After a car accident or a work injury, my clients often
discover that they have a bulging disc or herniated disc in their neck or lower
back. What does that mean? Is there a difference between the two? Before we can answer, an understanding of
what a disc is will be important.
Your spine is made up of bony vertebrae. In between the vertebrae are the discs. According to the Mayo Clinic, the discs are composed of an outer layer of tough cartilage that surrounds softer cartilage in the center and act as a cushion between the vertebrae. They are often analogized to a jelly donut that fits between your vertebrae.
Discs show signs of wear and tear with age. This is called
degenerative changes. Over time, discs
dehydrate and their cartilage stiffens. These changes can cause the outer layer
of the disk to bulge out fairly evenly all the way around its circumference. This
is known as a bulging disc. It kinda
looks like a hamburger that’s too big for its bun (vertebra). In a bulging
disc, only the outer layer of tough cartilage is involved.
A herniated disc, on the other hand, results when a crack in
the tough outer layer of cartilage allows some of the softer inner cartilage
(the jelly of the donut) to protrude out of the disc. There are many similar
names for a herniated disc – protrusion or protruding disc, a ruptured disc, or
a slipped disc. In a herniated disc, only the small area of the crack is
affected, but enough for the inner cartilage to leak out.
Both a herniated disc and a bulging disc can cause pain.
However, a herniated disc is more likely to cause pain because it generally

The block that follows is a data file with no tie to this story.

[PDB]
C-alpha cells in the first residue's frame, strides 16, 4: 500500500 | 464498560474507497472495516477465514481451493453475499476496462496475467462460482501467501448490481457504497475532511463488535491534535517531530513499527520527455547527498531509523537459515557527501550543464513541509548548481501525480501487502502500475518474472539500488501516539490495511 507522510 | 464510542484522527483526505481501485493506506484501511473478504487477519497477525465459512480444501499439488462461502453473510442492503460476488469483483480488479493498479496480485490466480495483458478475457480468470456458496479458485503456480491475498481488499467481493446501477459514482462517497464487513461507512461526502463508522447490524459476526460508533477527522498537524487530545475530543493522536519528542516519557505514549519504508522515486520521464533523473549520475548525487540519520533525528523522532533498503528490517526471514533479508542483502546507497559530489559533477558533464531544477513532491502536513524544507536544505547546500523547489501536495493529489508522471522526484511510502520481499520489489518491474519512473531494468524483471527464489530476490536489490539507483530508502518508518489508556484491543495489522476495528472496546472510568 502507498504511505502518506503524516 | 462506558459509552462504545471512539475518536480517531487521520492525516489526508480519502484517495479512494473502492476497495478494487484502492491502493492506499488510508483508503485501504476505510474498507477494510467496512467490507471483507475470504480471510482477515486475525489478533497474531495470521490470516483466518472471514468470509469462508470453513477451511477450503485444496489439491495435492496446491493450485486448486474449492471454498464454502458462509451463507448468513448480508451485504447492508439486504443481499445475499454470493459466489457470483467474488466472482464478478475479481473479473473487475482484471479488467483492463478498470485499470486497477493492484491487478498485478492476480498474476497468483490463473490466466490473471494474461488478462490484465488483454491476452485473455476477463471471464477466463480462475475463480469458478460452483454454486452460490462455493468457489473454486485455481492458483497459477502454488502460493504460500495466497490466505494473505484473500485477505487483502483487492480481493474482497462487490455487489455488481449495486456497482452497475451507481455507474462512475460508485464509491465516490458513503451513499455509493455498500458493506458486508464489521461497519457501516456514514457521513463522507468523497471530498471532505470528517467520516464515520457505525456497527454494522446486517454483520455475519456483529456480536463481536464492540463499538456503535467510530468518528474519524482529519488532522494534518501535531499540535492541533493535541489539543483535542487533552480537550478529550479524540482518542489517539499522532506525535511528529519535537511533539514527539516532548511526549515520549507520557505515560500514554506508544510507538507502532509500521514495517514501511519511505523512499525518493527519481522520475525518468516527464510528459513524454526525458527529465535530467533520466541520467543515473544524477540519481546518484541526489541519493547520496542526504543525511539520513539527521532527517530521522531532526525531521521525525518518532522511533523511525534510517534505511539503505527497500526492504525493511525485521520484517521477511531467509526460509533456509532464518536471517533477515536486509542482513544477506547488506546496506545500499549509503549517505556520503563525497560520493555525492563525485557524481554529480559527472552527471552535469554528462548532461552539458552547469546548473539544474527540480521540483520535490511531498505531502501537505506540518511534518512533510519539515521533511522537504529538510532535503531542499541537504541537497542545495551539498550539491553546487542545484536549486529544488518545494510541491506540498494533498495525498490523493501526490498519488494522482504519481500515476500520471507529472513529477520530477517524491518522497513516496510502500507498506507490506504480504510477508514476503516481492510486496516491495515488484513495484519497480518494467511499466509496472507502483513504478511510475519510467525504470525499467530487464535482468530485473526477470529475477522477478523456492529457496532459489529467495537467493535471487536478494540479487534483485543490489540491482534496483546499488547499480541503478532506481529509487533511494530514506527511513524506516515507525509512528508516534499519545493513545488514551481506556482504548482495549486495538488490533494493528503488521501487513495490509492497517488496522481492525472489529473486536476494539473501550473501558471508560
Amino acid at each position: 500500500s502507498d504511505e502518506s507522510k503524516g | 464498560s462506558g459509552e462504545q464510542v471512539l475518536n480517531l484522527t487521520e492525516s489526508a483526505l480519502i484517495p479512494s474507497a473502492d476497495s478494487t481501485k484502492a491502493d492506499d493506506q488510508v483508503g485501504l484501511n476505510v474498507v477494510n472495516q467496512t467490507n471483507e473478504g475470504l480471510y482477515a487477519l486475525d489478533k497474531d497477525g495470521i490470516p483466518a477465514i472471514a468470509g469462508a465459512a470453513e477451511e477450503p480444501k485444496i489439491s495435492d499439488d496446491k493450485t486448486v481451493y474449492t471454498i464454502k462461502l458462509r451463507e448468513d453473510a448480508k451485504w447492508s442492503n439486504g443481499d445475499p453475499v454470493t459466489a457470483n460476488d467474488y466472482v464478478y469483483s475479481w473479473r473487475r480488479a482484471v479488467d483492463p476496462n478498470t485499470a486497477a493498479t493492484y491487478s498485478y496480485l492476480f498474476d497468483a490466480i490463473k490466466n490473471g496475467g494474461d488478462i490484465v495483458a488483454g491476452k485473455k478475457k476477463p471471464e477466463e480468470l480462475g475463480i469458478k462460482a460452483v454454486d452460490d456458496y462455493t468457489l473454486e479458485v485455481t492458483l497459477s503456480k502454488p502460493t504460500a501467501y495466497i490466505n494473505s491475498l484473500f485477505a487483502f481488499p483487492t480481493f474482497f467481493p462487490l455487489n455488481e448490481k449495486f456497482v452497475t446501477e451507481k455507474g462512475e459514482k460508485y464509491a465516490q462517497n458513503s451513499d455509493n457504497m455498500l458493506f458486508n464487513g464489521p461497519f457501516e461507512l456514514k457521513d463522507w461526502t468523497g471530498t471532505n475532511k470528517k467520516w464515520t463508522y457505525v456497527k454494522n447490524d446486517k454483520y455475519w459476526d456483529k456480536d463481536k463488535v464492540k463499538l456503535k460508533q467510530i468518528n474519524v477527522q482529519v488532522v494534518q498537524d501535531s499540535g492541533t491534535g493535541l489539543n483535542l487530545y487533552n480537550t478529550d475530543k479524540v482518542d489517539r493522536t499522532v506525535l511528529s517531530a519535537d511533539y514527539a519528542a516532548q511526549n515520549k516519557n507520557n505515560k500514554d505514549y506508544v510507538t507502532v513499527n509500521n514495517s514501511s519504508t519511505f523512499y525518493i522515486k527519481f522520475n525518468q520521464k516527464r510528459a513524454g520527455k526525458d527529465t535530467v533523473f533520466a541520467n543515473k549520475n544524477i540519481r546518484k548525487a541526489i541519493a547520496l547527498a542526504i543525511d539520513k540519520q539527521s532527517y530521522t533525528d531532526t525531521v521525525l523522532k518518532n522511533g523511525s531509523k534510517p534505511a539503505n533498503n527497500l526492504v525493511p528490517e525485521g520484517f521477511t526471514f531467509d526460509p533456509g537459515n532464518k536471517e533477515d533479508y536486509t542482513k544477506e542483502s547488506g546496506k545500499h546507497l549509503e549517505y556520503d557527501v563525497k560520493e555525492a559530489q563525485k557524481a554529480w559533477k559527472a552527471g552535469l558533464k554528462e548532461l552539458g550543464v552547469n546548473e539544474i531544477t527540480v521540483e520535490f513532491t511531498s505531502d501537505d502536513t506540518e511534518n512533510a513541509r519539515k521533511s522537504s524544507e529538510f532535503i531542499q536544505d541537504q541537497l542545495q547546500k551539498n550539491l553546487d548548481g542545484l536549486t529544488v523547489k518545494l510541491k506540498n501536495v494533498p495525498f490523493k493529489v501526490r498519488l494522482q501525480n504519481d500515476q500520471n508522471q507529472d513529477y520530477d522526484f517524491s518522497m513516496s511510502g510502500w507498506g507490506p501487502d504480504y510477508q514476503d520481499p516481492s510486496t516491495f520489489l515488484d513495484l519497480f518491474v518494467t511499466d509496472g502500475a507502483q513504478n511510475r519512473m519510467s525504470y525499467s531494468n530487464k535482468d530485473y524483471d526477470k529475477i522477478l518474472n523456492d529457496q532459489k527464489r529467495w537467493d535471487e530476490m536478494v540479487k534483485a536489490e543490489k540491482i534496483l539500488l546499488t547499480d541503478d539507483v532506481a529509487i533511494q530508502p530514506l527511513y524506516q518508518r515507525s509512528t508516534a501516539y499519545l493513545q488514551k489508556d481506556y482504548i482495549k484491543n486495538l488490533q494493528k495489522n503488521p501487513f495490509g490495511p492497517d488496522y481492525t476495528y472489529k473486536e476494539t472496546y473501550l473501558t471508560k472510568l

protrudes farther and is more likely to irritate nerve roots. The irritation
can be from compression of the nerve or, much more commonly, the herniation
causes a painful inflammation of the nerve root.
There is no way to determine if a bulging disc or herniated
disc was caused by a car accident or work injury. Doctors have to look at the films for signs
of degeneration and understand the patient’s symptoms after the car accident or
work injury and investigate whether the patient had similar problems or signs
of a herniated disc before the event.
Also, the symptoms of a herniated disc may not present themselves immediately
after the car accident. It may take some time for the outer layer to crack
enough for the inner cartilage to protrude.
If you are having neck or lower back pain after a car
accident or work injury, you should talk to your treating doctor about whether
an MRI is appropriate to determine if there is a bulging or herniated
disc. This is especially true if you are
experiencing numbness or tingling down your arms or legs.
Understanding your injury makes you better able to treat
Attorneys Matthew Noyes and Lorrie Robinson help families who are impacted by a Tampa Bay car accidents. Attorney Matthew Noyes even wrote a book on it – Do You Really Need An Attorney After a Car Accident. If you have questions are a car accident, call Personal Injury Attorney Matthew Noyes at 727-796-8282 or simply click here to schedule a free case consultation.